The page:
The Top 5 Heart Health Risk Factors You Want to Watch in 2016

Heart health risk factors have been written about for decades, and the beauty of being a cardiologist is that I’m both a teacher and I’m a student. At many conferences I attend, I’m the one presenting. But quite often, I’m the one listening and learning—and often gain new cutting edge information that’s several years ahead of the curve. In fact, the information I gain at conferences is often a year ahead of the journals and three years ahead of books.

At this point, there are more than a dozen or so risk factors that can trigger inflammation of the cardiac blood vessels, creating plaque formation. Plus, since the Human Genome Project was completed in 2003, at least a dozen or so more genetic risk factors have been added to that list.

I wanted to take this opportunity to distill this long list of risk factors down for you—and simplify it. Here the top five heart health risk factors you want to watch for in 2016 based on the newest research, the history of cardiovascular risks, and my own clinical experience treating thousands of patients.

1. Smoking: Hands down the top risk factor for both men and women is smoking—and it’s not just due to the nicotine content. With each puff of a cigarette, you’re inhaling up to 4,000 chemicals, including insecticides, pesticides, and carbon monoxide. All of those chemicals cause inflammation, which is one of the biggest risk factors for heart disease. Here are my top tips for quitting smoking.

2. Blood Pressure: The single biggest heart health risk factor for women is high blood pressure. The reason is that women have smaller blood vessels in the heart than men, making them more vulnerable to high blood pressure and inflammation of the blood vessels. They are also more prone to diastolic dysfunction of the heart resulting from higher blood pressure. So, with women we want to be even more aggressive in treating high blood pressure than we are with men. For men, blood pressure is still a very serious risk factor, but since women have a different anatomy and typically use more NSAIDS than men, it’s an even bigger concern. Here’s my four week plan to lower your blood pressure naturally.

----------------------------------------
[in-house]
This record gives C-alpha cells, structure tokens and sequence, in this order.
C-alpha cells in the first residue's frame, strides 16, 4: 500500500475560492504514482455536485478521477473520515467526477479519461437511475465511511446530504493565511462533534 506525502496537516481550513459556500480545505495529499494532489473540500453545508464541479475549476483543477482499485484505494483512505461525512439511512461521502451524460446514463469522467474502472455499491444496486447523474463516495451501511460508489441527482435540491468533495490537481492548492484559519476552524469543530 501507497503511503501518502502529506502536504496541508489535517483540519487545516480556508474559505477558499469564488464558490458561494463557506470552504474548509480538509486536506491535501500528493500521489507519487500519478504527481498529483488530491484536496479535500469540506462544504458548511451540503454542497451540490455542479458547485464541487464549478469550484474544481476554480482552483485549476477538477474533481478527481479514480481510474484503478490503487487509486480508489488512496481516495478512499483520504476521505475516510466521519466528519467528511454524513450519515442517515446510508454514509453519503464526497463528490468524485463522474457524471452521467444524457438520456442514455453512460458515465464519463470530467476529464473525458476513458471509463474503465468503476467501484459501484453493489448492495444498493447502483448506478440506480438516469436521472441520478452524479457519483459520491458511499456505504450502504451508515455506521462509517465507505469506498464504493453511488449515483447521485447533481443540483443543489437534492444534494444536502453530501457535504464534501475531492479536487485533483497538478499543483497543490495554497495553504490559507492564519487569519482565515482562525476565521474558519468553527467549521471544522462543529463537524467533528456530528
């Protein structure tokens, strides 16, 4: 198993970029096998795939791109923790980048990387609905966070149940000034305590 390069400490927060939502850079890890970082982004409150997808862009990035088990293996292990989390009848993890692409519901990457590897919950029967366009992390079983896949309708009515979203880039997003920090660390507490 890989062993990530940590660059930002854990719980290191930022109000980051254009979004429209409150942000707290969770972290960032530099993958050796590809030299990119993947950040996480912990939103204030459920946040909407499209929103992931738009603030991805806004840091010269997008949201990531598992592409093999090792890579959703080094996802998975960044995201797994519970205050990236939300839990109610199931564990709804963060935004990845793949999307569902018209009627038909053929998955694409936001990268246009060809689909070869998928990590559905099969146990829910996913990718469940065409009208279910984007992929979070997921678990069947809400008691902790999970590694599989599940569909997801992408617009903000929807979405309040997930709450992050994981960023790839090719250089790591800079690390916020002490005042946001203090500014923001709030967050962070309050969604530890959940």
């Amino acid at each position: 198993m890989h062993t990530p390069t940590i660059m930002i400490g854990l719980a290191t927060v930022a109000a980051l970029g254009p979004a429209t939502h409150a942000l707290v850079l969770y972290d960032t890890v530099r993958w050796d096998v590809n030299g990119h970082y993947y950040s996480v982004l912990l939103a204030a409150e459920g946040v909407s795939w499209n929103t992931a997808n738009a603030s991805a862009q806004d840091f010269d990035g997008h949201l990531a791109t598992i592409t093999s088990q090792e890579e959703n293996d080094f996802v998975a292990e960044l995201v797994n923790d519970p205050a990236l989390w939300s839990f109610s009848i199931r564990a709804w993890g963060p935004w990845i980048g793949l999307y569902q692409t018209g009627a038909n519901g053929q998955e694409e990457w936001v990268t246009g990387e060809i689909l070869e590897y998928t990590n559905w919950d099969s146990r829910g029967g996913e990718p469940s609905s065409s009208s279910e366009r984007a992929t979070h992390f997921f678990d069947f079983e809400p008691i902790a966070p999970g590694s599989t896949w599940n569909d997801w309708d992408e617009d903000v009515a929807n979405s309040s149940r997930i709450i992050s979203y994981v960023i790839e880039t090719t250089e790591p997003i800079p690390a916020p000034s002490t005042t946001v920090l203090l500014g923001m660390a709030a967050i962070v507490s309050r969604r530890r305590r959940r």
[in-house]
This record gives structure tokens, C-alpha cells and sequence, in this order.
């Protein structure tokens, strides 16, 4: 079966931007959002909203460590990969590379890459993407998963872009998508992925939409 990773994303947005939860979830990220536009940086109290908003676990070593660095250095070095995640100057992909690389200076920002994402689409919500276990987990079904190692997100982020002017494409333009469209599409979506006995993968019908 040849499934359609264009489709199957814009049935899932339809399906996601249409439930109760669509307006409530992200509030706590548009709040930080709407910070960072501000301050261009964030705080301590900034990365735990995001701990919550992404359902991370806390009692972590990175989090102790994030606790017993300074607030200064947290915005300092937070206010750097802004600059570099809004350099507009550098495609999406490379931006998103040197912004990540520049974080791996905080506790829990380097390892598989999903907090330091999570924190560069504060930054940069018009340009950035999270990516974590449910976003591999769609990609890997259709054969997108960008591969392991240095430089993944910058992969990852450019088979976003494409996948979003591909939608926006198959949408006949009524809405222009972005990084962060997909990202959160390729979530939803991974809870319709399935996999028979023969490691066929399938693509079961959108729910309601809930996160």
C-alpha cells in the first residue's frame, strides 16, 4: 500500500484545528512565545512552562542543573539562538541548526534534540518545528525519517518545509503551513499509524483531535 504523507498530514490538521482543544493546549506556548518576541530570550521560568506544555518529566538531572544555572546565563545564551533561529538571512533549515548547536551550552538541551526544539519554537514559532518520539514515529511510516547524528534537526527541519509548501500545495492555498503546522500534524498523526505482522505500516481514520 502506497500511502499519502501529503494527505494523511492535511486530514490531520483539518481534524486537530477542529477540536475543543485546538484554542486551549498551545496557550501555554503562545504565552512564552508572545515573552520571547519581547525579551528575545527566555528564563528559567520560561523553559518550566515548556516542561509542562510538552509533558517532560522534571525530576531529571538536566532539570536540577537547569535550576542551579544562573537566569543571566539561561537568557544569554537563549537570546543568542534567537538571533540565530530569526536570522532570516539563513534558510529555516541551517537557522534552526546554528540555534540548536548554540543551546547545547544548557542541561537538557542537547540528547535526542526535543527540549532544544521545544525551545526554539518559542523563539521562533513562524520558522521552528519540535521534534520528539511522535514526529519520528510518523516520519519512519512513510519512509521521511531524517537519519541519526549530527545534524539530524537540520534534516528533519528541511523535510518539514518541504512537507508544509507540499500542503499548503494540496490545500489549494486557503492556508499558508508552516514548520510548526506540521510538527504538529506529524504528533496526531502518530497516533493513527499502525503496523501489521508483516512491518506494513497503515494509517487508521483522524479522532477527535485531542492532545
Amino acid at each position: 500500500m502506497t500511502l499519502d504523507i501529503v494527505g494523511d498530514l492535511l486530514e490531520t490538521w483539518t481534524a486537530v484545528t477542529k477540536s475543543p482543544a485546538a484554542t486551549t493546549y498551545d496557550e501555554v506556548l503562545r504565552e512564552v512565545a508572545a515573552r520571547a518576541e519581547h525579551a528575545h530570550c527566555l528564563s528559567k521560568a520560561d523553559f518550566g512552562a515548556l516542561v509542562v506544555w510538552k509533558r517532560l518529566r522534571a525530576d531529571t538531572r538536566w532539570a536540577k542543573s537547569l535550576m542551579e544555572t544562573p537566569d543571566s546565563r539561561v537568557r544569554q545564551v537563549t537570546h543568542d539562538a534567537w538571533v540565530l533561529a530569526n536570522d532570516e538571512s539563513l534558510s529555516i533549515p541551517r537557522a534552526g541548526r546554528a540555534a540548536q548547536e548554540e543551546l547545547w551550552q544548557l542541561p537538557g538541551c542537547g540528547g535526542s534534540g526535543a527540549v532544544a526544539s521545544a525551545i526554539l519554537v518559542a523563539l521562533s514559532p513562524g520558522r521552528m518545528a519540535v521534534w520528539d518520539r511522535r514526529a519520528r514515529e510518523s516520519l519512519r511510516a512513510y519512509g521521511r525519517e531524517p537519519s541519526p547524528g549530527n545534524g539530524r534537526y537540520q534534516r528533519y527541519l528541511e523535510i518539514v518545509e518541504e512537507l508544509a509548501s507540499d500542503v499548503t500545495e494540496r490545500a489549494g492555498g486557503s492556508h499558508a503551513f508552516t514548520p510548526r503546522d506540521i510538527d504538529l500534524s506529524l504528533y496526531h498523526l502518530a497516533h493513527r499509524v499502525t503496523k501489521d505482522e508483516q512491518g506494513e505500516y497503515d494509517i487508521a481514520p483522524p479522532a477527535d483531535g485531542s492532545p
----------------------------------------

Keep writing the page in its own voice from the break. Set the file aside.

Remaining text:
3. Acute Emotional Stress: While stress is a heart health risk factor for both men and women, it’s especially risky for aggressive, hostile Type A men and vitally exhausted women. Acute emotional stress kills. I can’t tell you how many plaque rupture heart attacks I have seen in situations of acute “fight or flight” stress. Trust me, there’s nothing worth dying for. Don’t sweat the small stuff, and it’s all small stuff anyway. I learned that from one of my mentors, Dr. Robert Elliott. For emotional stress, I recommend exercise, getting plenty of sleep, meditation, yoga, and grounding.

4. High Blood Sugar: We used to think that a fasting morning blood sugar of less than 100 mg/dL was good. Then, that number dropped to 90 mg/dL. Now, the latest research shows that fasting blood sugar should be less than 75 mg/dL. The problem is that high blood sugar leads to higher insulin levels, and insulin causes inflammation of the blood vessels. In fact, the American Heart Association and American College of Cardiology have strengthened their focus on the regulation of blood sugar. To lower your blood sugar, it’s important to lose excess weight, restrict carbohydrates, and consider nutraceutical support.

5. Lp(a): This small, dense, highly inflammatory cholesterol particle known as Lp(a) is the most dangerous form of cholesterol. In the bloodstream, it increases the “stickiness” of blood, and contributes dramatically to the formation of clots and the chance of a stroke or heart attack. Yet, it’s off the radar screen of many doctors. If you have a family member who had a heart attack before age 50, that’s a red flag that you could have high Lp(a). Yet, it can be a risk factor even without a positive family history—so everyone needs to be tested. If your Lp(a) level is elevated, here’s how to lower it.

Although there are other risk factors for the heart—such as small particle oxidized LDL cholesterol, high homocysteine, high triglycerides, elevated C-reactive protein, and more—in my opinion these are the top five dangers that you really want to focus on right now.

Now it’s your turn: Did any of these heart health risk factors surprise you?


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